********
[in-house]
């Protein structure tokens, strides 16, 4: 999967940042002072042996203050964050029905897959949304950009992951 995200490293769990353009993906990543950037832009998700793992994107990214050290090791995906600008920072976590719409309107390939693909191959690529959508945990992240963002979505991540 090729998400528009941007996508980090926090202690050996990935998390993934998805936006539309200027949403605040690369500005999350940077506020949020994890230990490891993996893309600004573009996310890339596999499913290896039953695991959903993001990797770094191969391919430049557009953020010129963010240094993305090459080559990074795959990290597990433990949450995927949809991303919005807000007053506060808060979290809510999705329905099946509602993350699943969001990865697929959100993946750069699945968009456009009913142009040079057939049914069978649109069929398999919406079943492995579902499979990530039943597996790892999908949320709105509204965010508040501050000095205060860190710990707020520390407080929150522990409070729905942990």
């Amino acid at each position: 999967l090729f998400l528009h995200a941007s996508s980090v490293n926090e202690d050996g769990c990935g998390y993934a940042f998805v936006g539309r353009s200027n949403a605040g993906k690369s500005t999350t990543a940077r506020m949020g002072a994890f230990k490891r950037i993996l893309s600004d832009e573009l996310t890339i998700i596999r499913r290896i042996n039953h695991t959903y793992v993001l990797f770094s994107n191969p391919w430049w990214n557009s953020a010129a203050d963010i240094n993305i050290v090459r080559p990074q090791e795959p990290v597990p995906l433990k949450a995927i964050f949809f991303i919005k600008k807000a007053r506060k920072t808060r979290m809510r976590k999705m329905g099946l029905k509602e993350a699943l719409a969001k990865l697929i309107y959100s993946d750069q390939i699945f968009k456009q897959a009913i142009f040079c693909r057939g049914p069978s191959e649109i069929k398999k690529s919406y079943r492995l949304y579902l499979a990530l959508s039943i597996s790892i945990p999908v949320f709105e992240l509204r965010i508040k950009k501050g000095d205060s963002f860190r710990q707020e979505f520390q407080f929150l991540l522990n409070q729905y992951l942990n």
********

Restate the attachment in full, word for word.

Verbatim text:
[in-house]
């Protein structure tokens, strides 16, 4: 999967940042002072042996203050964050029905897959949304950009992951 995200490293769990353009993906990543950037832009998700793992994107990214050290090791995906600008920072976590719409309107390939693909191959690529959508945990992240963002979505991540 090729998400528009941007996508980090926090202690050996990935998390993934998805936006539309200027949403605040690369500005999350940077506020949020994890230990490891993996893309600004573009996310890339596999499913290896039953695991959903993001990797770094191969391919430049557009953020010129963010240094993305090459080559990074795959990290597990433990949450995927949809991303919005807000007053506060808060979290809510999705329905099946509602993350699943969001990865697929959100993946750069699945968009456009009913142009040079057939049914069978649109069929398999919406079943492995579902499979990530039943597996790892999908949320709105509204965010508040501050000095205060860190710990707020520390407080929150522990409070729905942990």
């Amino acid at each position: 999967l090729f998400l528009h995200a941007s996508s980090v490293n926090e202690d050996g769990c990935g998390y993934a940042f998805v936006g539309r353009s200027n949403a605040g993906k690369s500005t999350t990543a940077r506020m949020g002072a994890f230990k490891r950037i993996l893309s600004d832009e573009l996310t890339i998700i596999r499913r290896i042996n039953h695991t959903y793992v993001l990797f770094s994107n191969p391919w430049w990214n557009s953020a010129a203050d963010i240094n993305i050290v090459r080559p990074q090791e795959p990290v597990p995906l433990k949450a995927i964050f949809f991303i919005k600008k807000a007053r506060k920072t808060r979290m809510r976590k999705m329905g099946l029905k509602e993350a699943l719409a969001k990865l697929i309107y959100s993946d750069q390939i699945f968009k456009q897959a009913i142009f040079c693909r057939g049914p069978s191959e649109i069929k398999k690529s919406y079943r492995l949304y579902l499979a990530l959508s039943i597996s790892i945990p999908v949320f709105e992240l509204r965010i508040k950009k501050g000095d205060s963002f860190r710990q707020e979505f520390q407080f929150l991540l522990n409070q729905y992951l942990n």